Falls Prevention

Falls are an important public health concern. They can result in serious injuries, enduring disabilities, drastic lifestyle changes, escalating healthcare expenses, and even death. Fall-associated healthcare costs in the United States have been estimated as high as $500 million a year. This does not even begin to assess the individual morbidity involved (disability, dependence, depression, unemployment, inactivity). Fall prevention should be of paramount concern to healthcare professionals and should be reevaluated on a regular basis.

- The Ochsner Journal

Study Shows Tai Chi and Dance Benefit the Brain in Older Adults

NHS Networks

Exercises that engage the mind and body improve memory and other measures of cognitive function.

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Research and background into Tai Chi for falls prevention

Mark Peters / pub. NHS networks

This subject has had a long and controversial history as it has been applied in broad brush strokes rather than targeting frail and pre-frail people as two significant groups. The most well known and quoted study is the Wolf study (1) which states general exercise reduce risks of falls by 10%. Specialised training reduces risks by 25%. Tai Chi reduces risks of falls by 47%(1)

The reason for writing this article is to discuss the research and my personal findings as a Tai Chi teacher working within health authorities and regular classes open to the general public. Through my company Balanced Approach, I have been presenting workshops for Physiotherapists, Occupational Therapists, Extend Teachers, PSI’s and care workers. This training has been organised by the PCT’s and Sports Councils.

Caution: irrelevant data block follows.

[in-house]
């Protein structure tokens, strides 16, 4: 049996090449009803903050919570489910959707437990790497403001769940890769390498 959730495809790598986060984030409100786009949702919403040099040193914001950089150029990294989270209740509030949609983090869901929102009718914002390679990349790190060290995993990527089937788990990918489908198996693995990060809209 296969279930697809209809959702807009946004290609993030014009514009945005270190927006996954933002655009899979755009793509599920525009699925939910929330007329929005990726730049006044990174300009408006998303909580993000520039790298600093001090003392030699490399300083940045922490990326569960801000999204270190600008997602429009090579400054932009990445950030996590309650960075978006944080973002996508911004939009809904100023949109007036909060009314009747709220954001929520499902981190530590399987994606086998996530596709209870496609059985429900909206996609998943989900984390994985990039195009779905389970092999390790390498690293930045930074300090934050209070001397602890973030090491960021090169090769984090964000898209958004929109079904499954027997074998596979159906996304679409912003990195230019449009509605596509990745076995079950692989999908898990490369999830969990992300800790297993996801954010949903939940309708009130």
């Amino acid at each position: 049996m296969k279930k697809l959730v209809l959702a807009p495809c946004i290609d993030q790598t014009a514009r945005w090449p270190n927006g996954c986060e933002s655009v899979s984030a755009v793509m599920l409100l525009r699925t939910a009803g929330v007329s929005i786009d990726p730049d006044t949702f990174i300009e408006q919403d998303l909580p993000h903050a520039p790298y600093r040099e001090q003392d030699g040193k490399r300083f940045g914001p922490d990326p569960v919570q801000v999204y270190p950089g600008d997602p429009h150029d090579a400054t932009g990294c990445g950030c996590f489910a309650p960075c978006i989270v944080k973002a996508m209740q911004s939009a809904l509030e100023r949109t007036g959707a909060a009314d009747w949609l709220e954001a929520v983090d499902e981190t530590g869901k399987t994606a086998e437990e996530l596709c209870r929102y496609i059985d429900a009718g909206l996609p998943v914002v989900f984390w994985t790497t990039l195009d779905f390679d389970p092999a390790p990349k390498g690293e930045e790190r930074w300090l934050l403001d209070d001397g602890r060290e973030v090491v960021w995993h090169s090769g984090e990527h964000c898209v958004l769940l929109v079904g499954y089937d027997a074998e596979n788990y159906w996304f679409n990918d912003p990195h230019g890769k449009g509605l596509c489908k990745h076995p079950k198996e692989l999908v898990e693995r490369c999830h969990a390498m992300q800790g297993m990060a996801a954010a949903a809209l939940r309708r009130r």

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Try tai chi to improve balance, avoid falls

Stephanie Watson / Harvard Women's Health Watch

Compared to the pumping intensity of spin or Zumba, a tai chi class looks like it’s being performed in slow motion. Watching the gentle, graceful movements of this ancient Chinese practice, it’s hard to imagine that tai chi can burn off a single calorie or strengthen muscles. But this exercise program is far more dynamic than it looks.

“The slowness that you see from the outside can be deceptive,” says Dr. Peter Wayne, research director of the Osher Center for Integrative Medicine at Brigham and Women’s Hospital and Harvard Medical School. As an aerobic workout, tai chi is roughly the equivalent of a brisk walk (depending on the intensity at which you perform it). And as a resistance training routine, some studies have found it similar to more vigorous forms of weight training, says Dr. Wayne, who is also founder and director of the Tree of Life Tai Chi Center in Somerville, Massachusetts and co-author of The Harvard Medical School Guide to Tai Chi (due out next spring).

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